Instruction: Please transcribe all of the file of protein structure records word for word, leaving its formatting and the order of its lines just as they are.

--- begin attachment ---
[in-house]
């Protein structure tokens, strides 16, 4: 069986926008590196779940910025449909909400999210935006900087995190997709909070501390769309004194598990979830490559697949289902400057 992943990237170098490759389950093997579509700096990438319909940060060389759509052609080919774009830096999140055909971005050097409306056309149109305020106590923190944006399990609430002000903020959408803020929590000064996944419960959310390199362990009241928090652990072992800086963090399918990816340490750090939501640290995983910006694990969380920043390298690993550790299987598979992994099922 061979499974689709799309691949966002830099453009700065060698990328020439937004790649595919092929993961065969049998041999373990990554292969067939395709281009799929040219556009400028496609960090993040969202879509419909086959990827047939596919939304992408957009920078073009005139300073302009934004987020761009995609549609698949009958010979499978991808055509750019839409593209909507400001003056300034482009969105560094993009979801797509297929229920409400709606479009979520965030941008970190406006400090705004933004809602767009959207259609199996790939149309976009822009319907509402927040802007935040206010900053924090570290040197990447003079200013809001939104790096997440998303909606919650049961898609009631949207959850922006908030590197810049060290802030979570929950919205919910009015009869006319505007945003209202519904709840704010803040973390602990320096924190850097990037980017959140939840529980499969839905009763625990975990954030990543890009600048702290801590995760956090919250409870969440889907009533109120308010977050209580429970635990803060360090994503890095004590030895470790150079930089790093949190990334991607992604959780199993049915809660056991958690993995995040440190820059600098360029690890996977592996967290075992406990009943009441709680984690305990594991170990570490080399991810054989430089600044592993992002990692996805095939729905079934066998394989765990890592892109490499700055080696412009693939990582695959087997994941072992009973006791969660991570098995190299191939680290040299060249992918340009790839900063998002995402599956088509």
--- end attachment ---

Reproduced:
[in-house]
């Protein structure tokens, strides 16, 4: 069986926008590196779940910025449909909400999210935006900087995190997709909070501390769309004194598990979830490559697949289902400057 992943990237170098490759389950093997579509700096990438319909940060060389759509052609080919774009830096999140055909971005050097409306056309149109305020106590923190944006399990609430002000903020959408803020929590000064996944419960959310390199362990009241928090652990072992800086963090399918990816340490750090939501640290995983910006694990969380920043390298690993550790299987598979992994099922 061979499974689709799309691949966002830099453009700065060698990328020439937004790649595919092929993961065969049998041999373990990554292969067939395709281009799929040219556009400028496609960090993040969202879509419909086959990827047939596919939304992408957009920078073009005139300073302009934004987020761009995609549609698949009958010979499978991808055509750019839409593209909507400001003056300034482009969105560094993009979801797509297929229920409400709606479009979520965030941008970190406006400090705004933004809602767009959207259609199996790939149309976009822009319907509402927040802007935040206010900053924090570290040197990447003079200013809001939104790096997440998303909606919650049961898609009631949207959850922006908030590197810049060290802030979570929950919205919910009015009869006319505007945003209202519904709840704010803040973390602990320096924190850097990037980017959140939840529980499969839905009763625990975990954030990543890009600048702290801590995760956090919250409870969440889907009533109120308010977050209580429970635990803060360090994503890095004590030895470790150079930089790093949190990334991607992604959780199993049915809660056991958690993995995040440190820059600098360029690890996977592996967290075992406990009943009441709680984690305990594991170990570490080399991810054989430089600044592993992002990692996805095939729905079934066998394989765990890592892109490499700055080696412009693939990582695959087997994941072992009973006791969660991570098995190299191939680290040299060249992918340009790839900063998002995402599956088509």